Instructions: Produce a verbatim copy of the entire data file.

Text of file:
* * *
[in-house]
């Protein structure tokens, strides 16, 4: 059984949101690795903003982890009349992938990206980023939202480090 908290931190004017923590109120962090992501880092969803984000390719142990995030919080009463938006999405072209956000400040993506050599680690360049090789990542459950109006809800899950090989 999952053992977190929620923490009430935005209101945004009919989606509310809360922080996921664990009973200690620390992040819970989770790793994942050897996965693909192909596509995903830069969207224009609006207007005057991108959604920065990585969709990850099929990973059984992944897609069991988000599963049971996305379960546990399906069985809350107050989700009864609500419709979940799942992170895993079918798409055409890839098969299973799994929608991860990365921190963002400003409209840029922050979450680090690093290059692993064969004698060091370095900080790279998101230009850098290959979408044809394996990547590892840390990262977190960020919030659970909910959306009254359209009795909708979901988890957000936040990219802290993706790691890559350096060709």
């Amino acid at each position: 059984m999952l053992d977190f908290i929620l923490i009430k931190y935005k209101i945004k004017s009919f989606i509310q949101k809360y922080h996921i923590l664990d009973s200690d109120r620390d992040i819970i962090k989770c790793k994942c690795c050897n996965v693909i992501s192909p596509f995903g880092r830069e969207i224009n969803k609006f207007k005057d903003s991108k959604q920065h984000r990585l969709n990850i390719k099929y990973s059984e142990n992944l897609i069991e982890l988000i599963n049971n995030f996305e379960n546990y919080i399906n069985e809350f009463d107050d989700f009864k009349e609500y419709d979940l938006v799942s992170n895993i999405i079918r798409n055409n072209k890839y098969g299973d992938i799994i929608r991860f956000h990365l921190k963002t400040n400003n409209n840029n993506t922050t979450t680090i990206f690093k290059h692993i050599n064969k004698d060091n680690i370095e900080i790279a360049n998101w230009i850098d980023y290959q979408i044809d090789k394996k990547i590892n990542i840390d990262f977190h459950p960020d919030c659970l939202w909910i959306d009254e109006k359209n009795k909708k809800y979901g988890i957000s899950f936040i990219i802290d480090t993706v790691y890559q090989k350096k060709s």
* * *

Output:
[in-house]
């Protein structure tokens, strides 16, 4: 059984949101690795903003982890009349992938990206980023939202480090 908290931190004017923590109120962090992501880092969803984000390719142990995030919080009463938006999405072209956000400040993506050599680690360049090789990542459950109006809800899950090989 999952053992977190929620923490009430935005209101945004009919989606509310809360922080996921664990009973200690620390992040819970989770790793994942050897996965693909192909596509995903830069969207224009609006207007005057991108959604920065990585969709990850099929990973059984992944897609069991988000599963049971996305379960546990399906069985809350107050989700009864609500419709979940799942992170895993079918798409055409890839098969299973799994929608991860990365921190963002400003409209840029922050979450680090690093290059692993064969004698060091370095900080790279998101230009850098290959979408044809394996990547590892840390990262977190960020919030659970909910959306009254359209009795909708979901988890957000936040990219802290993706790691890559350096060709």
């Amino acid at each position: 059984m999952l053992d977190f908290i929620l923490i009430k931190y935005k209101i945004k004017s009919f989606i509310q949101k809360y922080h996921i923590l664990d009973s200690d109120r620390d992040i819970i962090k989770c790793k994942c690795c050897n996965v693909i992501s192909p596509f995903g880092r830069e969207i224009n969803k609006f207007k005057d903003s991108k959604q920065h984000r990585l969709n990850i390719k099929y990973s059984e142990n992944l897609i069991e982890l988000i599963n049971n995030f996305e379960n546990y919080i399906n069985e809350f009463d107050d989700f009864k009349e609500y419709d979940l938006v799942s992170n895993i999405i079918r798409n055409n072209k890839y098969g299973d992938i799994i929608r991860f956000h990365l921190k963002t400040n400003n409209n840029n993506t922050t979450t680090i990206f690093k290059h692993i050599n064969k004698d060091n680690i370095e900080i790279a360049n998101w230009i850098d980023y290959q979408i044809d090789k394996k990547i590892n990542i840390d990262f977190h459950p960020d919030c659970l939202w909910i959306d009254e109006k359209n009795k909708k809800y979901g988890i957000s899950f936040i990219i802290d480090t993706v790691y890559q090989k350096k060709s």